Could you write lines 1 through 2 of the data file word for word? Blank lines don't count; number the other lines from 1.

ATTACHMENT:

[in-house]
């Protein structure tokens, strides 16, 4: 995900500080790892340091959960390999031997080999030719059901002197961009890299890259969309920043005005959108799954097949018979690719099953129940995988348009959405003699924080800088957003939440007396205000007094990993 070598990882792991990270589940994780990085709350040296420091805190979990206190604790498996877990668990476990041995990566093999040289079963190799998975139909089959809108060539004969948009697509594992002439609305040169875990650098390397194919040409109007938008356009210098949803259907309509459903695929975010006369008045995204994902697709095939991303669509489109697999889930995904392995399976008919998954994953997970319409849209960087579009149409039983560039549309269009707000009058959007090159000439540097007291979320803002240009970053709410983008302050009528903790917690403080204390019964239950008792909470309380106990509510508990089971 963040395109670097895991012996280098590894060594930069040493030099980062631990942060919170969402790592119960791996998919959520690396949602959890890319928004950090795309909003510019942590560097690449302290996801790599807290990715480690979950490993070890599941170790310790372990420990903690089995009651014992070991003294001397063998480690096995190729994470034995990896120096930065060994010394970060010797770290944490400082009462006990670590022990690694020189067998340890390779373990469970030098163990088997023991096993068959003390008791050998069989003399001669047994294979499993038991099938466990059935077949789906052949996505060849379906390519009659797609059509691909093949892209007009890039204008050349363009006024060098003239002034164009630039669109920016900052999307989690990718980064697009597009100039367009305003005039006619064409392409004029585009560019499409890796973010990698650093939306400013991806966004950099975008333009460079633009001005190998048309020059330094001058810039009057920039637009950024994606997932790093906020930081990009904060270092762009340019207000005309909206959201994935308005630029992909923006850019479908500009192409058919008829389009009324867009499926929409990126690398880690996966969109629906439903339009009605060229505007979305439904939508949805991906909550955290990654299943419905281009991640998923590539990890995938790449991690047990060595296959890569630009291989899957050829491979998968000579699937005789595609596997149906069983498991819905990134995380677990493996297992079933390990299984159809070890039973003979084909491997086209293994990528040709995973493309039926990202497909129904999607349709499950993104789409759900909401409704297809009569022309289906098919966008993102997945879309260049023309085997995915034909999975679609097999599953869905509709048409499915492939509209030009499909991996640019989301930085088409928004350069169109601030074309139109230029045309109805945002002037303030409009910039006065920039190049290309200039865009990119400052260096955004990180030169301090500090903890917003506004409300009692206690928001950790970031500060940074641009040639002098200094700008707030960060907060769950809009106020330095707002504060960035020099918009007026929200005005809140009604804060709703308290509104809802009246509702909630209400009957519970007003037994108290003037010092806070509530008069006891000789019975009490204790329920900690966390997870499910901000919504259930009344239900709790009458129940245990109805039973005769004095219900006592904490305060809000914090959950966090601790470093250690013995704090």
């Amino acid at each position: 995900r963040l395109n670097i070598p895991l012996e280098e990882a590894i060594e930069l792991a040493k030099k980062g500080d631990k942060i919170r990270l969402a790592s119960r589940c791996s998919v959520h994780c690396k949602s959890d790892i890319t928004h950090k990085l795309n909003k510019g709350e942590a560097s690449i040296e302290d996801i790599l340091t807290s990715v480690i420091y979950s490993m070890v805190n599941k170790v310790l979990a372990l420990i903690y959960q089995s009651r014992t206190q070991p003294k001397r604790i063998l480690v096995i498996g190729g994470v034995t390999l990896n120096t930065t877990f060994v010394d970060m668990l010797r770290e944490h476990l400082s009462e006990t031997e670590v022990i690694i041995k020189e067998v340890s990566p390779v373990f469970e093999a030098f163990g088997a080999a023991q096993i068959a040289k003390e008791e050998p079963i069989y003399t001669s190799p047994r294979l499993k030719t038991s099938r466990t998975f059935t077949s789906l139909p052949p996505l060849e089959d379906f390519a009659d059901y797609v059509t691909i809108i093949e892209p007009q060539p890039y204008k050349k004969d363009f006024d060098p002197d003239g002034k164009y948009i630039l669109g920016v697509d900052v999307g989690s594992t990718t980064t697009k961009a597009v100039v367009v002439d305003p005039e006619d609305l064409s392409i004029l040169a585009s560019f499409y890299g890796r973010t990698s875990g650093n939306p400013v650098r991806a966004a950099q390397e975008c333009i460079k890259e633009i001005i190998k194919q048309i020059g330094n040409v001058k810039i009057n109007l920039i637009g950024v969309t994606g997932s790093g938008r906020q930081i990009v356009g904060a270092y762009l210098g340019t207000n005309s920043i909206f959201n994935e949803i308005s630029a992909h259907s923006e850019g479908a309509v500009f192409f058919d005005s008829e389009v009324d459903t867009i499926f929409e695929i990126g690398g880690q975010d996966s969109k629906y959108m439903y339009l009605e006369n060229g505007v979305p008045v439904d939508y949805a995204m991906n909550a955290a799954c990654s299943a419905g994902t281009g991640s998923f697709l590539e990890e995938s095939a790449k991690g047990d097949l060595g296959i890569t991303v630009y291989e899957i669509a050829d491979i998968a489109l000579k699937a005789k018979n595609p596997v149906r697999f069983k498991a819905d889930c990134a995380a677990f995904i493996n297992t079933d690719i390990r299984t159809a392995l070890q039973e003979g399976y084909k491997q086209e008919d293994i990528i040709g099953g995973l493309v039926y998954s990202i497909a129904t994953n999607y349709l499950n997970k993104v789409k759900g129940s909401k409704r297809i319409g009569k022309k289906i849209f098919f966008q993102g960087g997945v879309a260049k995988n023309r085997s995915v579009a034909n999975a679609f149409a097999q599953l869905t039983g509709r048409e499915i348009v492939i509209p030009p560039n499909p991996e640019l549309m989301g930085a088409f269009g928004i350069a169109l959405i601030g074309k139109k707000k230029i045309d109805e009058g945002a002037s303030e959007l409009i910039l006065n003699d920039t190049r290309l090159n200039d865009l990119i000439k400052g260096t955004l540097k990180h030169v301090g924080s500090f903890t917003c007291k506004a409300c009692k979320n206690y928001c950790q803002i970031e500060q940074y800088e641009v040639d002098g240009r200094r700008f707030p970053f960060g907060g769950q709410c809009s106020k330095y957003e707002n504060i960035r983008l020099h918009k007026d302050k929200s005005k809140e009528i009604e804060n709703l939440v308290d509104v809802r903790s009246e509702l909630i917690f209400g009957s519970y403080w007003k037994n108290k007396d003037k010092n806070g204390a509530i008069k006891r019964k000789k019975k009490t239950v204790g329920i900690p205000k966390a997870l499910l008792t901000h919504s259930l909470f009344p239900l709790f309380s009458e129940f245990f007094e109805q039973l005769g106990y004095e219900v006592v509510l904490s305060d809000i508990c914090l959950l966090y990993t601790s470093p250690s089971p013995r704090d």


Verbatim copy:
[in-house]
């Protein structure tokens, strides 16, 4: 995900500080790892340091959960390999031997080999030719059901002197961009890299890259969309920043005005959108799954097949018979690719099953129940995988348009959405003699924080800088957003939440007396205000007094990993 070598990882792991990270589940994780990085709350040296420091805190979990206190604790498996877990668990476990041995990566093999040289079963190799998975139909089959809108060539004969948009697509594992002439609305040169875990650098390397194919040409109007938008356009210098949803259907309509459903695929975010006369008045995204994902697709095939991303669509489109697999889930995904392995399976008919998954994953997970319409849209960087579009149409039983560039549309269009707000009058959007090159000439540097007291979320803002240009970053709410983008302050009528903790917690403080204390019964239950008792909470309380106990509510508990089971 963040395109670097895991012996280098590894060594930069040493030099980062631990942060919170969402790592119960791996998919959520690396949602959890890319928004950090795309909003510019942590560097690449302290996801790599807290990715480690979950490993070890599941170790310790372990420990903690089995009651014992070991003294001397063998480690096995190729994470034995990896120096930065060994010394970060010797770290944490400082009462006990670590022990690694020189067998340890390779373990469970030098163990088997023991096993068959003390008791050998069989003399001669047994294979499993038991099938466990059935077949789906052949996505060849379906390519009659797609059509691909093949892209007009890039204008050349363009006024060098003239002034164009630039669109920016900052999307989690990718980064697009597009100039367009305003005039006619064409392409004029585009560019499409890796973010990698650093939306400013991806966004950099975008333009460079633009001005190998048309020059330094001058810039009057920039637009950024994606997932790093906020930081990009904060270092762009340019207000005309909206959201994935308005630029992909923006850019479908500009192409058919008829389009009324867009499926929409990126690398880690996966969109629906439903339009009605060229505007979305439904939508949805991906909550955290990654299943419905281009991640998923590539990890995938790449991690047990060595296959890569630009291989899957050829491979998968000579699937005789595609596997149906069983498991819905990134995380677990493996297992079933390990299984159809070890039973003979084909491997086209293994990528040709995973493309039926990202497909129904999607349709499950993104789409759900909401409704297809009569022309289906098919966008993102997945879309260049023309085997995915034909999975679609097999599953869905509709048409499915492939509209030009499909991996640019989301930085088409928004350069169109601030074309139109230029045309109805945002002037303030409009910039006065920039190049290309200039865009990119400052260096955004990180030169301090500090903890917003506004409300009692206690928001950790970031500060940074641009040639002098200094700008707030960060907060769950809009106020330095707002504060960035020099918009007026929200005005809140009604804060709703308290509104809802009246509702909630209400009957519970007003037994108290003037010092806070509530008069006891000789019975009490204790329920900690966390997870499910901000919504259930009344239900709790009458129940245990109805039973005769004095219900006592904490305060809000914090959950966090601790470093250690013995704090």